Funds in focus

Written by: David Stirling Posted: 06/11/2023

Fund trends illoFollowing a period of huge turbulence across global markets and economies, how has the funds sector performed? And what’s on an upward trajectory as we look forward?

Investors and fund managers have had to deal with considerable volatility and uncertainty during the past 12 months.

The continued impact of the Covid-19 pandemic on supply chains and consumer behaviour, followed by the Russian invasion of Ukraine and subsequent price hikes resulting from a global cost-of-living crisis – not to mention soaring inflation and interest rates in the UK, Europe, the US and beyond – have all impacted sector performance.

On top of all this, a banking crisis that saw the collapse of US group Silicon Valley Bank and the sale of Credit Suisse has also shredded market nerves.

Is cash king?

“It’s been a difficult environment,” says Yulia Manyutina, Associate Director, Climate and ESG, at RBS International.

“Funds are holding on to assets for longer and it is harder to raise money in an increasingly competitive environment. For many investors, it has been more comfortable just to sit on cash. It is seen as the less risky option when looking at returns.”

However, as with most crises, where some investors see red lights, others look for the green lights of opportunity. Even in these troubled times, when the chips are down in one sector, things are looking rosier in others.

Looking at the most recent quarterly statistics from Preqin, this has once again been the case. In its second quarter report for 2023, the investment data group found that private equity buyout horizon internal rates of return – or IRR – were 2.1% for the year ending 2022.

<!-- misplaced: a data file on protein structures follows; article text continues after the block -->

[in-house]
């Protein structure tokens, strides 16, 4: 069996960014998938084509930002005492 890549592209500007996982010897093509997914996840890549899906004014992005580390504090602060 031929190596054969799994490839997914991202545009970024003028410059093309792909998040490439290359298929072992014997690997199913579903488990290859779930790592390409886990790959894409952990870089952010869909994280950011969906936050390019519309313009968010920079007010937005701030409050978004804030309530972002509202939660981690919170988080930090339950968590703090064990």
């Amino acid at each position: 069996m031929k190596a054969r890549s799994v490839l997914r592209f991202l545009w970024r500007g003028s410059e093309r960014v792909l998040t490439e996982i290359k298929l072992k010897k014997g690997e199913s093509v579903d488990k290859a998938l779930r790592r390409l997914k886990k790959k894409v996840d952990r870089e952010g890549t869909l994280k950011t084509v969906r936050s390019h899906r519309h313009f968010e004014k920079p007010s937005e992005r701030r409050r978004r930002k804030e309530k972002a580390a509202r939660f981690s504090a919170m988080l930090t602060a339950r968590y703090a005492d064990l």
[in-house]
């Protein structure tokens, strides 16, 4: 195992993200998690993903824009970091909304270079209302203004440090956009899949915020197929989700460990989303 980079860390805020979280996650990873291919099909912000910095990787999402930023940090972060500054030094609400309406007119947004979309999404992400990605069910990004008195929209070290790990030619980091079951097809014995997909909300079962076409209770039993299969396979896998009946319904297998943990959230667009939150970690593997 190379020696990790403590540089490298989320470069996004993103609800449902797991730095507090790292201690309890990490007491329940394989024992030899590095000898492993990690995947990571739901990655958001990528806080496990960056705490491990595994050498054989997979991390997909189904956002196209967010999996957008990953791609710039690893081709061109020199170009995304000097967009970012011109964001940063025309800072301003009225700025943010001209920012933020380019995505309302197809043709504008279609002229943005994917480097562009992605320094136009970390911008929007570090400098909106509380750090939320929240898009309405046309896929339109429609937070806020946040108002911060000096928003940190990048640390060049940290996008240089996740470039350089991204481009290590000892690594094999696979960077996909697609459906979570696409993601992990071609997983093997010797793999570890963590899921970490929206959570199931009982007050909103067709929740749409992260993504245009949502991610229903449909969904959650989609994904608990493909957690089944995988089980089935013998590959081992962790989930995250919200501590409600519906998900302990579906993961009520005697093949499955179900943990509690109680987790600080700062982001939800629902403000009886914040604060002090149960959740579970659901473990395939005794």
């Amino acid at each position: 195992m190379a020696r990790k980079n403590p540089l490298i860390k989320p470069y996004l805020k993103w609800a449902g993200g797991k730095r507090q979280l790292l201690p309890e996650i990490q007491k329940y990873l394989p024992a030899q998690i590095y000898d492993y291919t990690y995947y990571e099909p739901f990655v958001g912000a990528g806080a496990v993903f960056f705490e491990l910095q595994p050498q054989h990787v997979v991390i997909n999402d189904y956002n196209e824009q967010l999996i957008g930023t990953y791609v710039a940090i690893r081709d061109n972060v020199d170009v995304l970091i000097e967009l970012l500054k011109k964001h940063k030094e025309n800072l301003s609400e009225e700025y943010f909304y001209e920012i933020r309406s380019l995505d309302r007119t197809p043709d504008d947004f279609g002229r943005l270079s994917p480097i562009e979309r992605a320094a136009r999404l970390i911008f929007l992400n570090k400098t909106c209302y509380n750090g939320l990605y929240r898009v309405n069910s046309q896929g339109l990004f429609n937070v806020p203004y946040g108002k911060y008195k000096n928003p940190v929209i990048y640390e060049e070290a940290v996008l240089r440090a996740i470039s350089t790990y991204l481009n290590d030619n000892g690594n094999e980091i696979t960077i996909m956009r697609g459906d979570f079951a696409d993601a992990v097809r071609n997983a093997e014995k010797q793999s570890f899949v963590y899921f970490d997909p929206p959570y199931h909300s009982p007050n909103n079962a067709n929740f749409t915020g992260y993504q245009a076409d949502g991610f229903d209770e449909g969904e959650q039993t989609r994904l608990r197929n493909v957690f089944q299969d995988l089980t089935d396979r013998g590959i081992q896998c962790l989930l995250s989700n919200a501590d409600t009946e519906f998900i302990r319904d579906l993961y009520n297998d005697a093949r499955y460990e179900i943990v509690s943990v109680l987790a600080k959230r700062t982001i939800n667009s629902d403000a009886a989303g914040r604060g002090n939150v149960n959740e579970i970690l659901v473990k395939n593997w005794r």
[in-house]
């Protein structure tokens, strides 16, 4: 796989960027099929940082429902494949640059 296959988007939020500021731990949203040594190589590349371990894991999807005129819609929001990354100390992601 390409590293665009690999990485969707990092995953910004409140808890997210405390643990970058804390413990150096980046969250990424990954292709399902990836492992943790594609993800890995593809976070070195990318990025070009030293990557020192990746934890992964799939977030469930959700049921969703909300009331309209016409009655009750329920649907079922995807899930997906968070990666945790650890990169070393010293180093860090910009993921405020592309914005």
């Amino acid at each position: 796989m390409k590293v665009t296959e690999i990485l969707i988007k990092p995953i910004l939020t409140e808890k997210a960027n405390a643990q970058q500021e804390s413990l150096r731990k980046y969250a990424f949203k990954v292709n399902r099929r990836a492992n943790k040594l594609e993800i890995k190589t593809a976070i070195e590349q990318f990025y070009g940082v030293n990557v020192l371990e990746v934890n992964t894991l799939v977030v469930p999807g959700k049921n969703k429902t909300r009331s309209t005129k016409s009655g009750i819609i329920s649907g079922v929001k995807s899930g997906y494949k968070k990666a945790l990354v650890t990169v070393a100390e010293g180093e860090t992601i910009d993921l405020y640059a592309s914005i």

This means these funds managed to tread water over the period, despite the challenges in public equity markets and concerns relating to the state of the global economy – in particular, rising interest rates. 

According to Preqin, this prompted fears that valuations are not being marked down to the extent they should have been given steeper declines in public equity markets.

Aggregate capital raised declined 35% to $106.7bn, representing the weakest quarter for fundraising since the second quarter of 2018. After all, uncertainty and deal-making are not natural bedfellows.

Venture capital also suffered, with end-of-second-quarter deal-making trending downward for the sixth successive quarter. Aggregate capital raised has followed a similar trend, with 219 funds raising $26.1bn by the end of Q2 2023. 

Fund trends illo2Private equity and venture capital

Private equity and venture capital are still performing well in the Channel Islands. The most recent Monterey Insight Guernsey Fund Report found that fund assets serviced on the island stood at $517.8bn at the end of June 2022, down just 2.8% compared with 2021. 

Private equity/venture capital funds remained the most popular product of serviced funds topping asset allocations with $379.8bn.